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Shopping was not so much on our minds as finding a place to eat lunch. Tourists filled up most of the spaces in the restaurants and cafes.

Cafe in Gordes

Cafe in Gordes

 

 

Crowded cafe in Gordes

Crowded cafe in Gordes

We ended up in an out-of-the-way cafe where we weren’t expecting much, but to our delight …

Roasted aubergine and peppers on fresh greens

Roasted aubergine and peppers on fresh greens

 

Caesar salad Provence style

Caesar salad Provence style

 

How can you miss having a great meal in Provence? 

Luberon Villages at a Glance

With the villages of the Luberon so close together, the look and feel of each begin to blend together — especially when you’re lost.  These photos will give you a view of the towns and the countryside as we saw it — wherever it is.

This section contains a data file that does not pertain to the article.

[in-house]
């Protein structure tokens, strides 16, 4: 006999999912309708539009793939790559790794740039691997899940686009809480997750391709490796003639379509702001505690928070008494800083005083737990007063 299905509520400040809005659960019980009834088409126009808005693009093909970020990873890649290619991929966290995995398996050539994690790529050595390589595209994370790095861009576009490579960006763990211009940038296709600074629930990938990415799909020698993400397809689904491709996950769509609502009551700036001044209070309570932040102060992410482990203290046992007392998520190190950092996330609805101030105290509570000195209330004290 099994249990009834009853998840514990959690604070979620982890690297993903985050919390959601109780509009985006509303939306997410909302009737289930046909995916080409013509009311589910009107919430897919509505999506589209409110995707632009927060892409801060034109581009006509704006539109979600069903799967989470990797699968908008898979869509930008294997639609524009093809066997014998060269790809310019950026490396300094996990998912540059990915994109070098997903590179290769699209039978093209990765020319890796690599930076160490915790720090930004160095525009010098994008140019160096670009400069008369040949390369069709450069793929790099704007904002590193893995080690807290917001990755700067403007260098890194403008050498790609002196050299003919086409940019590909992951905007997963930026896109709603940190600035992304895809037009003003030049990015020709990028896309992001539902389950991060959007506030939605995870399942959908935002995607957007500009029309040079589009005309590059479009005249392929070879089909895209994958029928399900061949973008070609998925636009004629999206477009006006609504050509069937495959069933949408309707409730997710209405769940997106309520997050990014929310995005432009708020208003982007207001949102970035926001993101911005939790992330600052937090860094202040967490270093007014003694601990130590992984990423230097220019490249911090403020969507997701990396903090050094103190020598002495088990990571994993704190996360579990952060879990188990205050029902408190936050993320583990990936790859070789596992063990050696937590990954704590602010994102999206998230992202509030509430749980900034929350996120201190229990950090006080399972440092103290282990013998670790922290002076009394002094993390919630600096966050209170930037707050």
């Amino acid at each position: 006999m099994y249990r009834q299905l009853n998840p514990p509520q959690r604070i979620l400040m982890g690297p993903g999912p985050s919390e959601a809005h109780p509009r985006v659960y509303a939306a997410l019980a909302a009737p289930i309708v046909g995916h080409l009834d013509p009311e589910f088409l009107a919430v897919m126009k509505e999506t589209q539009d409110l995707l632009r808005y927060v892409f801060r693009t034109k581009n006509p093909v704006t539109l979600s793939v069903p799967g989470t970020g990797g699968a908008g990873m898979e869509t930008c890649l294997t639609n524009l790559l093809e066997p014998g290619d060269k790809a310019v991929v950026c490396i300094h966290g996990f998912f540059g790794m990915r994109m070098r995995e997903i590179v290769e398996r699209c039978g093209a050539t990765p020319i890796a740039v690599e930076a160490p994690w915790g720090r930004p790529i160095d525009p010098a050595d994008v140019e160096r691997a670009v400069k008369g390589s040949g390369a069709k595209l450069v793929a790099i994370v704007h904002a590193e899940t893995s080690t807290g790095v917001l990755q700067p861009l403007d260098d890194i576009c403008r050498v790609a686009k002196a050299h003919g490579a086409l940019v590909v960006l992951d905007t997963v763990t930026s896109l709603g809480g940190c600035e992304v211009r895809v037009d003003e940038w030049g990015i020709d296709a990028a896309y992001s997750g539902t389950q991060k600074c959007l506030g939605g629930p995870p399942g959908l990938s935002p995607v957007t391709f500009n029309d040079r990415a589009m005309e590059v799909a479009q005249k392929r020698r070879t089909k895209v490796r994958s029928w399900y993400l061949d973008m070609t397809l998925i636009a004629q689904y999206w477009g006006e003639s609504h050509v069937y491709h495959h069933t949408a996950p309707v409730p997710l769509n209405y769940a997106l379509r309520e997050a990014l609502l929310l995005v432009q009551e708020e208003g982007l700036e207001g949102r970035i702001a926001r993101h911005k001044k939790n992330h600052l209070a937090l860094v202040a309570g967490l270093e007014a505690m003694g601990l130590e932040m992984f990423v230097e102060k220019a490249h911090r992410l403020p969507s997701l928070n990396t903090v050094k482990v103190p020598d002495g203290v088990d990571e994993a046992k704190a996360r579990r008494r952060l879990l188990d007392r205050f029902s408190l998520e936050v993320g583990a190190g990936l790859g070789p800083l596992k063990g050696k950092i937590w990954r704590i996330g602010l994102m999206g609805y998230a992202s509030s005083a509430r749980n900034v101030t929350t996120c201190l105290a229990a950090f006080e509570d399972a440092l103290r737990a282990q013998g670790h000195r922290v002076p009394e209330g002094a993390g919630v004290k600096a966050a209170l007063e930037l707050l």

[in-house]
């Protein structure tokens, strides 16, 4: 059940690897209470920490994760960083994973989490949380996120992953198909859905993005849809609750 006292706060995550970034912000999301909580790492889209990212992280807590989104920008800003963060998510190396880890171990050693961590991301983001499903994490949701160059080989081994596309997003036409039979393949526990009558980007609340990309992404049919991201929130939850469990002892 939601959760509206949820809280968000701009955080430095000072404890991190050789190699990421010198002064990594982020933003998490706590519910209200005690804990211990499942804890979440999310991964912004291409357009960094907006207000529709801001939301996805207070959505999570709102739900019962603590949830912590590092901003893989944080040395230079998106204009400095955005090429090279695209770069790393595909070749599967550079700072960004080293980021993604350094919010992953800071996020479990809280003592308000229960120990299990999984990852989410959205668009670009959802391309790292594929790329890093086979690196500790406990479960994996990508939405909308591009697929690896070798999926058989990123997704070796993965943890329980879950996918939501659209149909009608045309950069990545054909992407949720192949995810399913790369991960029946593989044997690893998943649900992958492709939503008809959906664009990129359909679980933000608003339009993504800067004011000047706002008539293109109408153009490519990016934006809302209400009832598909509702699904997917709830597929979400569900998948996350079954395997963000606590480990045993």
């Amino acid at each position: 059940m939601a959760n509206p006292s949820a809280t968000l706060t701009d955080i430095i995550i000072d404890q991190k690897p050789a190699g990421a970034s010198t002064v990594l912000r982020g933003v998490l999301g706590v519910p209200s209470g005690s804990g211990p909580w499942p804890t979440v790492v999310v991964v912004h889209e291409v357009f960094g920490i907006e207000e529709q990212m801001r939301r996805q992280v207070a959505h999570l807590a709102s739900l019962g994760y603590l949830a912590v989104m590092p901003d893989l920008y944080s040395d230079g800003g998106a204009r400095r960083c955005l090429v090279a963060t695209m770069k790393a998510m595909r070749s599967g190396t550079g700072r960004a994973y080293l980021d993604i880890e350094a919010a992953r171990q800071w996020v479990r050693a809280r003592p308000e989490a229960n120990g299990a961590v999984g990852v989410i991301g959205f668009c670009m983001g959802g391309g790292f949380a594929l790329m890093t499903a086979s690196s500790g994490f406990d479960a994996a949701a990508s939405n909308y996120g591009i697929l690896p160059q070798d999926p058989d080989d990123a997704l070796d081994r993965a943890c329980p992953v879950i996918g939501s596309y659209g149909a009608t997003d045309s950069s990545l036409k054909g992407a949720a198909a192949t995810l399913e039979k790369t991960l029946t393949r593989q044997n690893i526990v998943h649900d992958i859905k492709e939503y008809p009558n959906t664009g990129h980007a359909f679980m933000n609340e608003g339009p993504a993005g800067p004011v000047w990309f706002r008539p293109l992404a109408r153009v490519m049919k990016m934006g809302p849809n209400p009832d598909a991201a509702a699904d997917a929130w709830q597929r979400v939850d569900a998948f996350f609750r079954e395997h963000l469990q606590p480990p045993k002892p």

Road leading to Gordes

Road leading to Gordes

 

 

 Village square in Gordes with WWII memorial

Village square in Gordes with WWII memorial commemorating the strength of the resistance army.

 

 

 

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Narrow streets with stone walls and houses

Narrow streets with stone walls and houses

 

 

 

Villages with churches as the main attraction

Villages with churches as the main attraction

 

 

 

Public gathering places with ancient shade trees and stone arches

Public gathering places with ancient shade trees and stone arches

 

 

 

Views that take your breath away

Views that take your breath away

 

 

 

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Hilltops and valleys

 

 

 

Chateaus and tall cedars in the distance

Chateaus and tall cedars in the distance

 

 

 

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Colorful villages paved with stone walkways and roads

 

 

 

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Architectural details from an ancient past

Architectural details from an ancient past

 

 

 

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Winding roads that go from village to village

Winding roads that go from village to village

 

 

 

Next stop: The Red Hills of Roussillon